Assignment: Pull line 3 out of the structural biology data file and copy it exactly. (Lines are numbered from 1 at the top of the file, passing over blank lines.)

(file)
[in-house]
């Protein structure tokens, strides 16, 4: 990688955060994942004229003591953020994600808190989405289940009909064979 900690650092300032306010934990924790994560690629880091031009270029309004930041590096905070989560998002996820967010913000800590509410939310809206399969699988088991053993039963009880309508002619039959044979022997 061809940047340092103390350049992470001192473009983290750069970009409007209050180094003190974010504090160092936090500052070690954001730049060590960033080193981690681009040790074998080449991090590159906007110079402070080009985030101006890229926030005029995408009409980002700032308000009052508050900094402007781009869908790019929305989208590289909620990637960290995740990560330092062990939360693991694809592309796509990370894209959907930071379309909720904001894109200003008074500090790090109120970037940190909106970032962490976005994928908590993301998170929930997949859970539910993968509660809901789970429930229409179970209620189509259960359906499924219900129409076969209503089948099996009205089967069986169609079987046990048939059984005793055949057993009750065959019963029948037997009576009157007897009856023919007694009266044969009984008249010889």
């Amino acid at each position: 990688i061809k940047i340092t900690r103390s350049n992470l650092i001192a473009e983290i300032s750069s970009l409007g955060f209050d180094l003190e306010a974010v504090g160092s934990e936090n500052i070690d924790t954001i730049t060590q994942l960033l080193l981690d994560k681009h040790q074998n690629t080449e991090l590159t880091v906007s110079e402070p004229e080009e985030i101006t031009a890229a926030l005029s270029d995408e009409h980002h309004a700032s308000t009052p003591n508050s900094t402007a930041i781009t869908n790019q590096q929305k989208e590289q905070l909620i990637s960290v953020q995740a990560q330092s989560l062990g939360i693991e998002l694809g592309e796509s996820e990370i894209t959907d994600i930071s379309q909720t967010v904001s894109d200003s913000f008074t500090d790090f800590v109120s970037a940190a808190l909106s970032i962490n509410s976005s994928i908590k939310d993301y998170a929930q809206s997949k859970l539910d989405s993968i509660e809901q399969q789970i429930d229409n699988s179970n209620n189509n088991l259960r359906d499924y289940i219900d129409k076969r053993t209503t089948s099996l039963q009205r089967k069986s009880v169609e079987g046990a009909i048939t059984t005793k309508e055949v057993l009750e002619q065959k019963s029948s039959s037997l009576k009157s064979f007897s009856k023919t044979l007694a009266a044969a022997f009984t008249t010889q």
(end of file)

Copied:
């Amino acid at each position: 990688i061809k940047i340092t900690r103390s350049n992470l650092i001192a473009e983290i300032s750069s970009l409007g955060f209050d180094l003190e306010a974010v504090g160092s934990e936090n500052i070690d924790t954001i730049t060590q994942l960033l080193l981690d994560k681009h040790q074998n690629t080449e991090l590159t880091v906007s110079e402070p004229e080009e985030i101006t031009a890229a926030l005029s270029d995408e009409h980002h309004a700032s308000t009052p003591n508050s900094t402007a930041i781009t869908n790019q590096q929305k989208e590289q905070l909620i990637s960290v953020q995740a990560q330092s989560l062990g939360i693991e998002l694809g592309e796509s996820e990370i894209t959907d994600i930071s379309q909720t967010v904001s894109d200003s913000f008074t500090d790090f800590v109120s970037a940190a808190l909106s970032i962490n509410s976005s994928i908590k939310d993301y998170a929930q809206s997949k859970l539910d989405s993968i509660e809901q399969q789970i429930d229409n699988s179970n209620n189509n088991l259960r359906d499924y289940i219900d129409k076969r053993t209503t089948s099996l039963q009205r089967k069986s009880v169609e079987g046990a009909i048939t059984t005793k309508e055949v057993l009750e002619q065959k019963s029948s039959s037997l009576k009157s064979f007897s009856k023919t044979l007694a009266a044969a022997f009984t008249t010889q």